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Question:

Power Of Attorney For Elderly Mother?

I have POA for my elderly mother, who is showing some signs of early dementia and memory loss. I have been trying to help her with her medical appointments, etc, but she has a personality disorder and is distrustful. Her actions in the past has caused me great anxiety and heartache.


My elderly mother called me this morning to tell me that she no longer wants me to be involved in her medical care at all. She requested that I not speak to her social worker, doctors, ER, anybody involved in her medical care. I asked if I should resign as POA and she said yes and to stay out of her medical affairs.


I agreed and have assented to her wishes. So now, how do I legally resign as her POA and also, if she is deemed incompetent in coming months, would stepping down be a legal recourse for me if I do it now before her psychiatric evaluation. She has accused me of things in the past, is distrustful of my help, has not been kind about it, and I personally don't trust her. i am also a senior and have health issues, so trying to make all my mother's medical needs happen for her has been a hardship anyway. What can I do? And how can I go about it legally to protect myself?

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Answer from: Karen A., Nurse and Care Manager

You are more than welcome to do a consult with us either by phone or in person. Please call me

Another Expert Answer:     

Answer from: Dan K., Elder Law Attorney

I'm so sorry that you are in this position.



You can certainly resign as agent under your mother's power of attorney by sending to your mother a written note indicating that you have resigned as agent as of a certain date. From that date on you will have no authority to act as her agent unless she re-appoints you by a different written power of attorney.



However, this doesn't seem to me to be a good result - - - unless your health compels you to do so. I would recommend that you offer to meet with your mother and her attorney to seek mediation of whatever concerns your mother may be experiencing, and hopefully, to work out a solution where your mother will be able to feel safe in relying upon your ability to assist her. If she has no attorney, then you should offer to meet with her with an attorney of her choice and make clear that the attorney is representing your mother. This is not a situation in which an antagonistic confrontation will benefit either of you - - - but particularly your mother.



Of course, I recognize that your mother's dementia and/or paranoia may preclude her ability to make a rational decision with respect to your offer. But in fairness to your relationship with her, and with respect to your mother, I recommend that you lend every effort to try to seek reconciliation on terms that your mother will deem to protect her perceived interests.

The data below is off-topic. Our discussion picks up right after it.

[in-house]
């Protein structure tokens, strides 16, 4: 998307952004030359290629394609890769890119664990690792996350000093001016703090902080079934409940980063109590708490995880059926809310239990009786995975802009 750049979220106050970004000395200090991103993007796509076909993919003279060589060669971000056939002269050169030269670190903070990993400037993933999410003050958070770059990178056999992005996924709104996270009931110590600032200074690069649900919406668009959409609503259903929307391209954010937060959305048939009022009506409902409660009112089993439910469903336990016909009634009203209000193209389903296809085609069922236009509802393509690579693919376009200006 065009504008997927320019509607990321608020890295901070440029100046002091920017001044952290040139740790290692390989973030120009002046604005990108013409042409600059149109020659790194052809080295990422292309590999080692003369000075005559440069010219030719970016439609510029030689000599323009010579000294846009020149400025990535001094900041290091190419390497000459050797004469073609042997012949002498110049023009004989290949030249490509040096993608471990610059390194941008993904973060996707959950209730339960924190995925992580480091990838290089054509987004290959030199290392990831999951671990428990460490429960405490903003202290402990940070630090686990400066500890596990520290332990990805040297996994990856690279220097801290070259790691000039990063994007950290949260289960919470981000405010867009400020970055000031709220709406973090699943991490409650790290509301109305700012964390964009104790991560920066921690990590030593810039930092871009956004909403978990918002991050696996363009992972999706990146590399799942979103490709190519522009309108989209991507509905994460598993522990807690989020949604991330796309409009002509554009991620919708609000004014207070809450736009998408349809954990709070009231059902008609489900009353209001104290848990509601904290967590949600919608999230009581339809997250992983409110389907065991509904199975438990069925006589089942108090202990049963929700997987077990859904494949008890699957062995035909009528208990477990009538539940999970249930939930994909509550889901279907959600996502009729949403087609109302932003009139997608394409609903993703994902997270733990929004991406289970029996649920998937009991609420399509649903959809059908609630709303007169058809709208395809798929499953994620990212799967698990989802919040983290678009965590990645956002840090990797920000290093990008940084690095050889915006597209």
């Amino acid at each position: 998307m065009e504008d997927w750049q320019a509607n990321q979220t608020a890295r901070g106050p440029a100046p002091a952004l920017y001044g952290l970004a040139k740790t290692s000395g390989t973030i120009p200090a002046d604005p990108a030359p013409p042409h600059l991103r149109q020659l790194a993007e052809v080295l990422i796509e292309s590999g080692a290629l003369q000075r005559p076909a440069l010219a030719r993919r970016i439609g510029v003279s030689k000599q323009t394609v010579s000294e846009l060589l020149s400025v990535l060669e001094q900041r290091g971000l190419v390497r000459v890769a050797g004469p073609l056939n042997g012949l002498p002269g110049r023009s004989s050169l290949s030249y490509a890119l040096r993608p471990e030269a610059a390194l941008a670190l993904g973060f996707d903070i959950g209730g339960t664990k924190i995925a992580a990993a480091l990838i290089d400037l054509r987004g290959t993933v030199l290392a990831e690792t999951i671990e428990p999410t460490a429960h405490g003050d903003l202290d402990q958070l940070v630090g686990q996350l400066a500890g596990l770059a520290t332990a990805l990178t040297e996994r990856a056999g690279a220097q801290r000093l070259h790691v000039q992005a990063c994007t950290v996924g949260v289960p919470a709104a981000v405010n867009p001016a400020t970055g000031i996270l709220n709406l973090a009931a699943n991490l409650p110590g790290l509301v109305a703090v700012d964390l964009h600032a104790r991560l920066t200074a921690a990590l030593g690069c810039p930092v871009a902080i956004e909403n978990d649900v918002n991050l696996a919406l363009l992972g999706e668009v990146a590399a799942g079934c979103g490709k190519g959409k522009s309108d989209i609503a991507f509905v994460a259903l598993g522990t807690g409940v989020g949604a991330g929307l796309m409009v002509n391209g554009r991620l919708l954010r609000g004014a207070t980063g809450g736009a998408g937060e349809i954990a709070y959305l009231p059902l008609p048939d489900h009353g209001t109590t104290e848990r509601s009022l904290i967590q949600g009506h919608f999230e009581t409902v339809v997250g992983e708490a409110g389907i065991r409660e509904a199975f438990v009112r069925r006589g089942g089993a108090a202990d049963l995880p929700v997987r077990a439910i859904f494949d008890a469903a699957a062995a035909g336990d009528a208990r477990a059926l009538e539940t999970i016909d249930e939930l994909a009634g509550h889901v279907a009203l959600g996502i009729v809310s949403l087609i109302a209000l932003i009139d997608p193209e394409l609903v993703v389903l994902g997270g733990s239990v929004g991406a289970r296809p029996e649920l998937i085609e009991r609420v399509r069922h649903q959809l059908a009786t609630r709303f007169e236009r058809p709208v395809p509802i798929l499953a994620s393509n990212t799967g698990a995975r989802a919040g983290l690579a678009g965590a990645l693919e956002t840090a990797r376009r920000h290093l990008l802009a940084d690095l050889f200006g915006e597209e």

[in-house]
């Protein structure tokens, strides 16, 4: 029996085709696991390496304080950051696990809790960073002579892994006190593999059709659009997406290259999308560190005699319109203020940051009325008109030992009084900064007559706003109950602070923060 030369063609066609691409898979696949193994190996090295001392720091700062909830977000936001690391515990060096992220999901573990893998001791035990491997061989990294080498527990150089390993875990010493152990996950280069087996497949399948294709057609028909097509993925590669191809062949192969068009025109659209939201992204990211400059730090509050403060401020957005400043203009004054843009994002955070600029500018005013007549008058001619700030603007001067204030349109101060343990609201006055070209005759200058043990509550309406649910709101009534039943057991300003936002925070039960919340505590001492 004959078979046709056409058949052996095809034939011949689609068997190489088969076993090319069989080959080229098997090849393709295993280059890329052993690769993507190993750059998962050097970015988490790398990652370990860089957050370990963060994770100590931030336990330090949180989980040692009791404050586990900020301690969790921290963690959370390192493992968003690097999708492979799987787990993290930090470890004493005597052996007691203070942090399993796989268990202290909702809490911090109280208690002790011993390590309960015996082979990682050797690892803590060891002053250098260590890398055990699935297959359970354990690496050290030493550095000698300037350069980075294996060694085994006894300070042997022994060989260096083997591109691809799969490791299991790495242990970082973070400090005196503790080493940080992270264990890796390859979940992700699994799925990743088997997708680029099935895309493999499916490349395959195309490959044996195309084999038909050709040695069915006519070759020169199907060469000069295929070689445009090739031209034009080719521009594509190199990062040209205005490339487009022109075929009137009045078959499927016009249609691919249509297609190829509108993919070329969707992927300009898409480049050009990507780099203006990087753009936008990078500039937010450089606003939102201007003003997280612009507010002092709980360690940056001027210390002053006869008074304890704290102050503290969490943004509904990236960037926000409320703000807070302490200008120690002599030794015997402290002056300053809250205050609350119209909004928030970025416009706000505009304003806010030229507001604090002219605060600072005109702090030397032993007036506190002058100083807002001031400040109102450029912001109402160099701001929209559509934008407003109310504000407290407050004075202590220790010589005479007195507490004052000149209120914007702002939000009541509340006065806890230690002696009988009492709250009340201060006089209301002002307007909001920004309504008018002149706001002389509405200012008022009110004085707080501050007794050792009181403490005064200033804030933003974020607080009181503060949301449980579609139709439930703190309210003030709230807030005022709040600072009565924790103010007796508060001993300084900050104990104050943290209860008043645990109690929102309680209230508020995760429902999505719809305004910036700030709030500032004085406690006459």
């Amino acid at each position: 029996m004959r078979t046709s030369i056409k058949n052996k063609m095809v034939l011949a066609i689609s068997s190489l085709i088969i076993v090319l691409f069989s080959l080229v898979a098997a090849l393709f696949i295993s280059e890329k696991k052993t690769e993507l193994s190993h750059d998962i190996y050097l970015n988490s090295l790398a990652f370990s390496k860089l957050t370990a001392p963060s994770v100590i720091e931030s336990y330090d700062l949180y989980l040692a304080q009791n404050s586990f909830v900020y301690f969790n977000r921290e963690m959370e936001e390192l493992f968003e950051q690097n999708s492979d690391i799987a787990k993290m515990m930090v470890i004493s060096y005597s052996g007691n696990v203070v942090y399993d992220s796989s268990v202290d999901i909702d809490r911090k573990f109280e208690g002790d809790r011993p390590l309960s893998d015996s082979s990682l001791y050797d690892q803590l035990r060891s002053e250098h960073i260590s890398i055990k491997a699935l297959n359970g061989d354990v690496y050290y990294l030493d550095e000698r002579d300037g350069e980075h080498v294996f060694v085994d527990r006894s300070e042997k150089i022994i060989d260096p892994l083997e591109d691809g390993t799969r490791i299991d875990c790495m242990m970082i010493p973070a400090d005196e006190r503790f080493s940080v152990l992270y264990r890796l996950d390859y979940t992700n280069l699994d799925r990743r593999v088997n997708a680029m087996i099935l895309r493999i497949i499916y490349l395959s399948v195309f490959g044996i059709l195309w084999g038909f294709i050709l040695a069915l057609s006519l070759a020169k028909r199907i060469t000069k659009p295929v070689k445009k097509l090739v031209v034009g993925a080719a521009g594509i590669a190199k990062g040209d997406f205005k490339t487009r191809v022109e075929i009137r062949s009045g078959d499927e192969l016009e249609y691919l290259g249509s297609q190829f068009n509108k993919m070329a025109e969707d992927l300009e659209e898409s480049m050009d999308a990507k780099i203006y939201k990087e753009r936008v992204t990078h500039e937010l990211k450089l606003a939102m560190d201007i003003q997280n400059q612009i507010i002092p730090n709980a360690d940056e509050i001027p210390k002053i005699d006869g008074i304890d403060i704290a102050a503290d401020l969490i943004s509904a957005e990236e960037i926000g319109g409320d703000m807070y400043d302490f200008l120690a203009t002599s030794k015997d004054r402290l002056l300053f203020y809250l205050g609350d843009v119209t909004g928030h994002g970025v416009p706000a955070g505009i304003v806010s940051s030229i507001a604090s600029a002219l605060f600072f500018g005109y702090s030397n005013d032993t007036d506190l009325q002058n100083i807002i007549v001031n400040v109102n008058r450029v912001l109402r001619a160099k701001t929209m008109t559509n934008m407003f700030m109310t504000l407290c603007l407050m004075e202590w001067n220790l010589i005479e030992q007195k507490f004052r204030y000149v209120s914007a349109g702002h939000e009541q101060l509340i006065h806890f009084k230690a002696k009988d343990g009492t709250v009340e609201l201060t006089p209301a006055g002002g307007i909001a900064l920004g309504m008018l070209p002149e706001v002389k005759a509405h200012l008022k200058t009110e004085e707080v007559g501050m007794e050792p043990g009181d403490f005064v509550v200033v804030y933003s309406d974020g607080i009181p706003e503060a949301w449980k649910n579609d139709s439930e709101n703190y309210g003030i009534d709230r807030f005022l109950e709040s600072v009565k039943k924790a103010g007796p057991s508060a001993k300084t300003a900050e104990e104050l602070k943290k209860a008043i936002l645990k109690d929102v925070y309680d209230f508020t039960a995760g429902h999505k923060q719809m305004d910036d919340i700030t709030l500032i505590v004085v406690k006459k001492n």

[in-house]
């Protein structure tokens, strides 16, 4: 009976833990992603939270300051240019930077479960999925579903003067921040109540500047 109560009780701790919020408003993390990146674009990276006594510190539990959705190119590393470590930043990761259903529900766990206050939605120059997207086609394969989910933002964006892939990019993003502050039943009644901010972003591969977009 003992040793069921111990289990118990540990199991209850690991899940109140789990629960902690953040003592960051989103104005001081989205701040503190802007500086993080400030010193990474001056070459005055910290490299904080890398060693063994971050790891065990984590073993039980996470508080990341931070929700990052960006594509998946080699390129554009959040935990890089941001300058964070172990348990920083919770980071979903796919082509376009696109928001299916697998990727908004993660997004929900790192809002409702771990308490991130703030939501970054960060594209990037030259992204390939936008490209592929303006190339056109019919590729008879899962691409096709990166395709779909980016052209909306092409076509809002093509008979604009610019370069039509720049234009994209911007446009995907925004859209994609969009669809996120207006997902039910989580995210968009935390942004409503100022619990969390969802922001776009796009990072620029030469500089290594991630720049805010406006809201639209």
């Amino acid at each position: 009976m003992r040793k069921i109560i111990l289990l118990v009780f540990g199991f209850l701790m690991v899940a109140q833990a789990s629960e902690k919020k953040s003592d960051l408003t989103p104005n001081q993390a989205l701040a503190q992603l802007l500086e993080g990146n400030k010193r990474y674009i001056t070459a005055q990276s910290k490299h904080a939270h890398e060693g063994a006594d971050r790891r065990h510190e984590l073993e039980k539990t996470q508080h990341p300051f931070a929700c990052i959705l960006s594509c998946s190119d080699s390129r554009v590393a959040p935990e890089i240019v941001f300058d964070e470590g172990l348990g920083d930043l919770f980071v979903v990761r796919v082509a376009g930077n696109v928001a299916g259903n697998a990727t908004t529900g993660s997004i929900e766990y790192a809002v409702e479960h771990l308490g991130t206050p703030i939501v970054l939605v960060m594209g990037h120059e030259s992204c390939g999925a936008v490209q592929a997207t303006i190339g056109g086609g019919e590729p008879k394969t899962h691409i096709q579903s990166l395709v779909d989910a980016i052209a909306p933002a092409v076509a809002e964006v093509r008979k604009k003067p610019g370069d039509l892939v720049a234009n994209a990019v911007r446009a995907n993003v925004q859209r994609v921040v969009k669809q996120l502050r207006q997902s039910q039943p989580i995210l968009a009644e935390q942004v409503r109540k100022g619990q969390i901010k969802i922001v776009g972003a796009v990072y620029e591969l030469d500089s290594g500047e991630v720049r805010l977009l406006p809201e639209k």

One possible alternative would be to have your mother create a revocable living trust that would hold all of her assets. She could name a trusted third party, or even a financial institution, as the trustee of the trust. This would provide financial management and safety for all assets owned by the trust, as well as protection from improvident actions that your mother might be inclined to take from time to time.



Such a strategy would also relieve you of the continual conflict between yourself and your mother over the protection of her assets, and decisions which you believe may be detrimental. You could be freed up to focus your efforts on her personal care and health care arrangements - - - if she was willing to allow that.



If she needs assistance with those arrangements, she can also retain independent persons (perhaps a Geriatric Case Manager) to manage her care and advise her on these subjects.



If your mother is not willing to engage in such a conciliatory response, and if her condition continues to deteriorate to the point that she is unable to adequately manage her financial or health care needs, or if she engages in conduct that is detrimental to her health or financial well-being, then you may have no recourse but to seek legal counsel on your own to initiate a guardianship proceeding against your mother. In a guardianship proceeding the Superior Court will make a determination of whether your mother is able to adequately make personal, financial or health care decisions. If not, then the Court will appoint a person with authority to make such decisions as may be needed for your mother and terminate her authority to make such decisions for herself.



This is a costly litigation proceeding in which your mother will be aware of the position that you have taken, and will have legal counsel appointed to represent her interest. So if your position is not upheld by the Court, it can be very detrimental to your ability to maintain a normal relationship with your mother.



I hope that your mother will be willing to seek a conciliatory response within the safety of her own legal counsel's office.



Once again, I'm sorry that you are being called upon to help your mother under these circumstances. I commend you for your caring attitude.



Another Expert Answer:     

Answer from: Barbara B., Geriatric Care Manager

You have a very complex situation here. It sounds as if your mother is quite ill, and probably currently does need assistance with her affairs, medical and financial.



Is there a backup person on your mother's power of attorney documents? If so, that person can and should take over.



I suggest you seek assistance from an elder law attorney in your area to assist you in this process.

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